William Robinson Leigh (1866-1955), Untitled [The Grand Canyon]
William Robinson Leigh (1866-1955)
Untitled [The Grand Canyon]
Oil on canvas
Canvas size: 16” x 12”
Signed and dated l.r.: W. R. Leigh/ 1909
The art of the American West can best be described as a celebration of a way of life and one of its foremost exponents was the painter, William Robinson Leigh. His extraordinary works provide depictions of the traditions and the history of the pioneers, Native Americans and cowboys, as well as narratives of their daily lives. He also captured the magnificent vistas offered by the breath-taking and monumental landscapes of the West.
Born in 1866 on a farm located near Falling Waters, West Virginia, William Leigh's artistic training began at the age of fourteen, when he began his studies with Hugh Newell at the Maryland Institute in Baltimore. His initial education was financed by the collector W. W. Corcoran and wealthy relatives provided the funds for his continued education at the Royal Academy in Munich, Germany. His use of traditional European techniques branded him as the "Sagebrush Rembrandt" and his bold use of color greatly lent itself to the monumental vistas and dramatic action of his Western paintings.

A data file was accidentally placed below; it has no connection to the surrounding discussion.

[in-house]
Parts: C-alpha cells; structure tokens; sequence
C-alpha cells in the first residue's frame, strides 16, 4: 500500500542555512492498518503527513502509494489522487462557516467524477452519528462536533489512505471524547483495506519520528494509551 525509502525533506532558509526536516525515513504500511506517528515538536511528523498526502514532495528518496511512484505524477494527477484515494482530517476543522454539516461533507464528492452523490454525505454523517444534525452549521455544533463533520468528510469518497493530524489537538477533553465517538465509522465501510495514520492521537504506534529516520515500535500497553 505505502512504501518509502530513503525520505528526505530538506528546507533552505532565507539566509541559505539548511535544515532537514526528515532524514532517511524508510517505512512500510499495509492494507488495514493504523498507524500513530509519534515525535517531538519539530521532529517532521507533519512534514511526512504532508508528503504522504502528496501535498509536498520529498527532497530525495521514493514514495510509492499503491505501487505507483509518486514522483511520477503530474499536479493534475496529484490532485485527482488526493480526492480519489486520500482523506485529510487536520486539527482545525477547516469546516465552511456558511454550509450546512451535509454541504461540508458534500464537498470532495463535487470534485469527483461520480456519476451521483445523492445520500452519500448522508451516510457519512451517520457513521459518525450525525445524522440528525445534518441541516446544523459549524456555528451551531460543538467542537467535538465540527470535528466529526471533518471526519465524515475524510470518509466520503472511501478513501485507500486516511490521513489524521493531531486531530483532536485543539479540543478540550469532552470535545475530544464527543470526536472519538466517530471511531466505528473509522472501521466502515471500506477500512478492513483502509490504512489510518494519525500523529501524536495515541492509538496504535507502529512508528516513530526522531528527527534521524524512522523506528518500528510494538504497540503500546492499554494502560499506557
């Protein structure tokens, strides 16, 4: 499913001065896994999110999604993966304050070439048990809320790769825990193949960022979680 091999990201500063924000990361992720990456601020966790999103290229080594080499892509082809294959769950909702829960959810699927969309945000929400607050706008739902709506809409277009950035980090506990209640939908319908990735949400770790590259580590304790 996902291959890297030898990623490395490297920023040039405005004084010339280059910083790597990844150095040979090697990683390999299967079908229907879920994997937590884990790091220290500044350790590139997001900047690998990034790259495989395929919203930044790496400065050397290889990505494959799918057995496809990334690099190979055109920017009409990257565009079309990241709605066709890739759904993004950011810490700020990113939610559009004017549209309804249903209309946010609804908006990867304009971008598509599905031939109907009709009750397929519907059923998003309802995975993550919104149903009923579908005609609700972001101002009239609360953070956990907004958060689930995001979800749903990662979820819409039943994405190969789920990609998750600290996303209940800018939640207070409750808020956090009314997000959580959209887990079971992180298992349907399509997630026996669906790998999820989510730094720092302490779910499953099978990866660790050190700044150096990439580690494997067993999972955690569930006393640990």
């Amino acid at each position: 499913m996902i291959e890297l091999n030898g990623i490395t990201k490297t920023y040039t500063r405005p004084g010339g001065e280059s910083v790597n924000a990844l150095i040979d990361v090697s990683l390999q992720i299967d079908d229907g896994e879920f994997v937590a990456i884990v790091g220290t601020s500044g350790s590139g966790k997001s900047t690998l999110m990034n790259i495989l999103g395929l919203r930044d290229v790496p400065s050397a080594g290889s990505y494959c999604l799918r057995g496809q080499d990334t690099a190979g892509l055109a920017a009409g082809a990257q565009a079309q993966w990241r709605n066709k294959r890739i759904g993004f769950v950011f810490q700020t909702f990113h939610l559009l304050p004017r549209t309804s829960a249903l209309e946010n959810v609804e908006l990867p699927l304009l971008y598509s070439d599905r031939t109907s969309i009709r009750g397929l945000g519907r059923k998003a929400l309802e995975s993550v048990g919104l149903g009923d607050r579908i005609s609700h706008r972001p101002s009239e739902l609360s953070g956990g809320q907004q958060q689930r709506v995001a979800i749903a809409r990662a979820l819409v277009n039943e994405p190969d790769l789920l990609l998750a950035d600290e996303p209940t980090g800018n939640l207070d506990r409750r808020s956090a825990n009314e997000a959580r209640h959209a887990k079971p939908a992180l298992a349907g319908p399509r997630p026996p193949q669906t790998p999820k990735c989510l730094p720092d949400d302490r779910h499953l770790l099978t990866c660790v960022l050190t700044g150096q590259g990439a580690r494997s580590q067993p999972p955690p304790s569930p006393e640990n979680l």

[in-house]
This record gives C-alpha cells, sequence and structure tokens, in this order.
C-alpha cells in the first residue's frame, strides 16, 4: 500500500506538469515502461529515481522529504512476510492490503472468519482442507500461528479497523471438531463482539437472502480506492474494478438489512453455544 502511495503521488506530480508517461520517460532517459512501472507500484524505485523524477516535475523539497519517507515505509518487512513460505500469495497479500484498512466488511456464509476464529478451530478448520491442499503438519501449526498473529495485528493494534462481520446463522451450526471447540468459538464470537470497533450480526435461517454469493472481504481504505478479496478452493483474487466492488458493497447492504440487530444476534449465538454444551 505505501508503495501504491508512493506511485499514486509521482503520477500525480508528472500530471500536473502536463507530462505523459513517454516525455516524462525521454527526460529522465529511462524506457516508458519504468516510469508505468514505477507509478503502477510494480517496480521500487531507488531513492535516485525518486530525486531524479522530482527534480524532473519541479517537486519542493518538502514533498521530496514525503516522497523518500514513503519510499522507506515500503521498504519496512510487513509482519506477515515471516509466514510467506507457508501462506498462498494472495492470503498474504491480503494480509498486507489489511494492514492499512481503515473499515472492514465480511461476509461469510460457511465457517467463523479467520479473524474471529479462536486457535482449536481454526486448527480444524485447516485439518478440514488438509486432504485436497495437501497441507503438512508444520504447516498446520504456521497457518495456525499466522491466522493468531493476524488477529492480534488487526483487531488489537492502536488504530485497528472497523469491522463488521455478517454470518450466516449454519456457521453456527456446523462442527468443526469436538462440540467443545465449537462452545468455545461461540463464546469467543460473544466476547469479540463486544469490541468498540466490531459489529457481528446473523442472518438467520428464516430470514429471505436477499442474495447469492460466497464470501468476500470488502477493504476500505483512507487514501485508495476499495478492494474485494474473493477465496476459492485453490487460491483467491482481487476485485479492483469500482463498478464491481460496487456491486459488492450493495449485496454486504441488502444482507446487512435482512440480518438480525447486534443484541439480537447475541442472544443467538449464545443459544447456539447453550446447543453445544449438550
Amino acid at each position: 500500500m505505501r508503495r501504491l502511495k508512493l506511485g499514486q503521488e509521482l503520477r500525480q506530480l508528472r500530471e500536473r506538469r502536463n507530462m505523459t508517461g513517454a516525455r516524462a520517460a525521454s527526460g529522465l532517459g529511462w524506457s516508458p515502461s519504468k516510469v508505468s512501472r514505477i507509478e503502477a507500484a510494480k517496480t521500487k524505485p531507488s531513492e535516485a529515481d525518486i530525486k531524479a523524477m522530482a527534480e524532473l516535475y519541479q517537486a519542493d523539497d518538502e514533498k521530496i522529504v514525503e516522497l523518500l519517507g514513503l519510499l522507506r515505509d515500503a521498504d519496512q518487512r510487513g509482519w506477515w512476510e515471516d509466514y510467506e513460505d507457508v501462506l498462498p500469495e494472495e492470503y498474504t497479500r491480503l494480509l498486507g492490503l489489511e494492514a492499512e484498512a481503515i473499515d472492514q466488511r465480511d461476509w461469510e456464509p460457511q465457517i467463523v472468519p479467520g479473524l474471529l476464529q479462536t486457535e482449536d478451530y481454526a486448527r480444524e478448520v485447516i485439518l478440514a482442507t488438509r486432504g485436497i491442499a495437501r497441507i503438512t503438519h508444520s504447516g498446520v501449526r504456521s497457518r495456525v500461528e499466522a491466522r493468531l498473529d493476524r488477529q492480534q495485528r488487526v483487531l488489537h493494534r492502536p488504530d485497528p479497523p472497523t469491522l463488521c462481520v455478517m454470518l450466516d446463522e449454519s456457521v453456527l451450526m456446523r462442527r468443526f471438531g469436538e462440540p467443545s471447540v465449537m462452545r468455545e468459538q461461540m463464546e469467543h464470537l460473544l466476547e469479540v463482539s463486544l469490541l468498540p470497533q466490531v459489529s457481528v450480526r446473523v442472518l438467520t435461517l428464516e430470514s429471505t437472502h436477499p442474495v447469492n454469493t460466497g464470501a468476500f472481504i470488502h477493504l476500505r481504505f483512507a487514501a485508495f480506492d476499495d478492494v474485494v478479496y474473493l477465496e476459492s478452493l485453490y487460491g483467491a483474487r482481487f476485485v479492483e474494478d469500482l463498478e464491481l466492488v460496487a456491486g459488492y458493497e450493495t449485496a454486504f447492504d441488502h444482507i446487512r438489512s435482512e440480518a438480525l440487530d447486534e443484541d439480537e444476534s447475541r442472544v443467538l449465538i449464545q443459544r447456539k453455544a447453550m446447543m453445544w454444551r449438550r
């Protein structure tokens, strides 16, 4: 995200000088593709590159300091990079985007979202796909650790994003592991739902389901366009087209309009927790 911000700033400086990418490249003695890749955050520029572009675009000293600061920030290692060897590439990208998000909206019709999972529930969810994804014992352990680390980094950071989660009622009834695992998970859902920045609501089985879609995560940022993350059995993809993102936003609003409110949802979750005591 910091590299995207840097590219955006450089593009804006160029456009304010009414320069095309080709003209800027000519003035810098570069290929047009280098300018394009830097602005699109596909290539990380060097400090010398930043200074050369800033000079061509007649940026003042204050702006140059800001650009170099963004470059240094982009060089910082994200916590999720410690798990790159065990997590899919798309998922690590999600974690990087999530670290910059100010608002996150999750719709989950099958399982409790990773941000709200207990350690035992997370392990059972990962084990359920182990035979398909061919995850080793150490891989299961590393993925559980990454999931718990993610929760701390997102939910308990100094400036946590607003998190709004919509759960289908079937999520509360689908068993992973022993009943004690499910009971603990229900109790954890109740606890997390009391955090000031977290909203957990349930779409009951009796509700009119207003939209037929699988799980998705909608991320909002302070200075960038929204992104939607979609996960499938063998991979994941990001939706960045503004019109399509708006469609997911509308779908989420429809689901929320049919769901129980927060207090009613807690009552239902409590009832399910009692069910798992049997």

Leigh first visited the southwest in 1906 under the sponsorship of the Santa Fe Railroad Company, exchanging a painting of the Grand Canyon for a train journey to New Mexico. The Company was later to commission five more works allowing the artist the opportunity to roam the vast expanses of the West capturing what was to become a dying way of life. This particular painting would seem to relate to his works for the Santa Fe Railroad and in particular his painting entitled Grand Canyon, completed for the railroad in 1908, just one year before this work was finished, and now located in the Anschutz Collection (see Joan Carpenter Triccoli, Painters of the American West: The Anschutz Collection (New Haven and London: Denver Art Museum & Yale University Press, 2000) p.153.).
William Robinson Leigh is widely considered to be one of the most accomplished painters and draughtsmen of the American West, his work comparable to that of Frederic Remington and Charles Marion Russell.